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First E175-E2 jet completes its maiden flight

Posted 13 December 2019 · Add Comment

The Embraer E175-E2 made its inaugural flight today from the company’s facility in São José dos Campos. The E175-E2 is the third member of the E-Jets E2 family. The maiden flight kicks off a rigorous 24-month flight test campaign.


“Today’s flight of the E175-E2 marks the completion of our vision to produce a family of new-generation commercial aircraft that bring unparalleled cost savings to our customers, exceptional comfort for their passengers, and fewer emissions for the planet,” said John Slattery, President & CEO, Embraer Commercial Aviation. “The E190-E2 and the E195-E2 are already stellar performers. The E175-E2 is just as impressive. We’re eager to get working on certification. My sincere thanks to every Embraer employee who helped make this day possible.”

The E175-E2 departed at 11:07 a.m. local time from the runway adjacent to Embraer’s Faria Lima complex and flew for two hours and 18 minutes. Embraer’s Captain Mozart Louzada commanded the aircraft along with first officer Wander Almodovar Golfetto, and flight engineers Gilberto Meira Cardoso and Mario Ito. The aircraft took off and landed with fly-by-wire (FBW) controls in normal mode. The crew evaluated aircraft performance, flight quality and systems behavior.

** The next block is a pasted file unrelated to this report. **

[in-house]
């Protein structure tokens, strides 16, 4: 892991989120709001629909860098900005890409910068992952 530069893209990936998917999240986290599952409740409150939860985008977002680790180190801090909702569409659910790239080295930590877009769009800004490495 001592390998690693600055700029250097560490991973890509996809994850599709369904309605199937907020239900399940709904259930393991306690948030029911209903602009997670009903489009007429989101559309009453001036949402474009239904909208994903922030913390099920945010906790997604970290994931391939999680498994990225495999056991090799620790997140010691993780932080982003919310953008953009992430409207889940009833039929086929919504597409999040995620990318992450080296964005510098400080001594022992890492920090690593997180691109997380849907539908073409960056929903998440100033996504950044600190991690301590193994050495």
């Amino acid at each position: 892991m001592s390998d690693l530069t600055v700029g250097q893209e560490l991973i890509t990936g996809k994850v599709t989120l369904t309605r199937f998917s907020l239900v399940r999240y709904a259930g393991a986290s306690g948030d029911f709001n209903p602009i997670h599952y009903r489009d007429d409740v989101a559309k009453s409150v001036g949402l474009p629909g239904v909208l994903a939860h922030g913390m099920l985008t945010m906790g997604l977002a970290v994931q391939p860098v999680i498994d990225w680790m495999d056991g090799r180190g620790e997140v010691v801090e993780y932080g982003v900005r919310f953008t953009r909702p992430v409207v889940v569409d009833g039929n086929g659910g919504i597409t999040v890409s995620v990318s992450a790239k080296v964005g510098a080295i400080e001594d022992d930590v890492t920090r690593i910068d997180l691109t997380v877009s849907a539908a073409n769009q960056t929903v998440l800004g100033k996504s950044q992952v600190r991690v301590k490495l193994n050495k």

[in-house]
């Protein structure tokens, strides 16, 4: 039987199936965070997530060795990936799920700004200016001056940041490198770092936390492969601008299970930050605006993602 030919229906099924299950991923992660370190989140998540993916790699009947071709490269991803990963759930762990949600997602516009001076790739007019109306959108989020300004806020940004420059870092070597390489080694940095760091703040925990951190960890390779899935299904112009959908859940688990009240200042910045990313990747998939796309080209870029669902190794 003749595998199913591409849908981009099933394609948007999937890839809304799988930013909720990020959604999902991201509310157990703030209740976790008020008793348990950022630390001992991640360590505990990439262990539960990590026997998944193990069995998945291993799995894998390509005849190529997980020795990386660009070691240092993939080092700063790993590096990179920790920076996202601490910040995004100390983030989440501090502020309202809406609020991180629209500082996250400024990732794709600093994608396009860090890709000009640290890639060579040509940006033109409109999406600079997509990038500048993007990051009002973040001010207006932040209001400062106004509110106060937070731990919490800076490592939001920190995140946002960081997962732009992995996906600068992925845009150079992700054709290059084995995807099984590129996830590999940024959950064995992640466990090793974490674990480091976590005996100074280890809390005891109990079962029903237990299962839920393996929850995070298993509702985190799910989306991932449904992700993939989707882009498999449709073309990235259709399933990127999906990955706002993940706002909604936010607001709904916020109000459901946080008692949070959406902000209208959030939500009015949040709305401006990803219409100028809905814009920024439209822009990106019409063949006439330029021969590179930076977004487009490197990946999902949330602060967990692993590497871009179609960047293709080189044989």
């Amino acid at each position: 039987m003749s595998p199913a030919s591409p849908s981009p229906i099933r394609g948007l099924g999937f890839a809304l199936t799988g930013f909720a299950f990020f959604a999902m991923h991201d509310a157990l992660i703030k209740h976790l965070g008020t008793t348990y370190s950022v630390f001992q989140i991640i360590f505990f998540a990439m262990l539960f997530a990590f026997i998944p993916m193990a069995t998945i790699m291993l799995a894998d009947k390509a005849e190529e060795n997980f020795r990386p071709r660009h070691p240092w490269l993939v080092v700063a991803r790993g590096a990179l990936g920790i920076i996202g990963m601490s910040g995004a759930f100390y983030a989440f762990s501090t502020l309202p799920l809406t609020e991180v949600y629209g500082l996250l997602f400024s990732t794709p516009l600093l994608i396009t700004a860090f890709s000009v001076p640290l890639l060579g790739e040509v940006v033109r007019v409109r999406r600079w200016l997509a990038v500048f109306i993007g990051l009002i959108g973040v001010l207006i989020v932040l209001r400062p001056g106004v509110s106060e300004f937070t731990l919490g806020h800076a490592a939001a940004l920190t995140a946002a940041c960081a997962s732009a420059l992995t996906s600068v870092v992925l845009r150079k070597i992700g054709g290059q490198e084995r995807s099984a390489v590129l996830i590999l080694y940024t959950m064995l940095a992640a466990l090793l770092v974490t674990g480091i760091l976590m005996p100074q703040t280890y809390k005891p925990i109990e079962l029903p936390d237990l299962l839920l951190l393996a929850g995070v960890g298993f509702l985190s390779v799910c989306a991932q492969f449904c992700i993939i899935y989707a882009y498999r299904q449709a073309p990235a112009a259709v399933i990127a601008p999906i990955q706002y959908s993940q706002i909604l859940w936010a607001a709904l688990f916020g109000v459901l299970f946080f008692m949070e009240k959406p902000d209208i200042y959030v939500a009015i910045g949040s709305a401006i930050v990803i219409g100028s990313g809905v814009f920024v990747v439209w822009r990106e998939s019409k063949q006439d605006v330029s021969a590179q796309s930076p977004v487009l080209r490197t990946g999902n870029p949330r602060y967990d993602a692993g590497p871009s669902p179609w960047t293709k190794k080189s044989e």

Embraer will use three aircraft for the E175-E2 certification campaign. The first and second prototypes will be used for aerodynamic, performance and system tests. The third prototype will be used to validate maintenance tasks and will be outfitted with interior furnishings.

The E175-E2 has one additional row of seats compared to the first-generation E175 and can be configured with 80 seats in two classes, or up to 90 in a single class. The airplane will save up to 16% in fuel and 25% in maintenance costs per seat compared to the E175.

Like the E190-E2 and the E195-E2, the E175-E2 will have the longest maintenance intervals in the single-aisle jet category with 10,000 flight hours for basic checks and no calendar limit for typical E-Jet operations. This means an additional 15 days of aircraft utilization over a period of ten years compared to current generation E-Jets.

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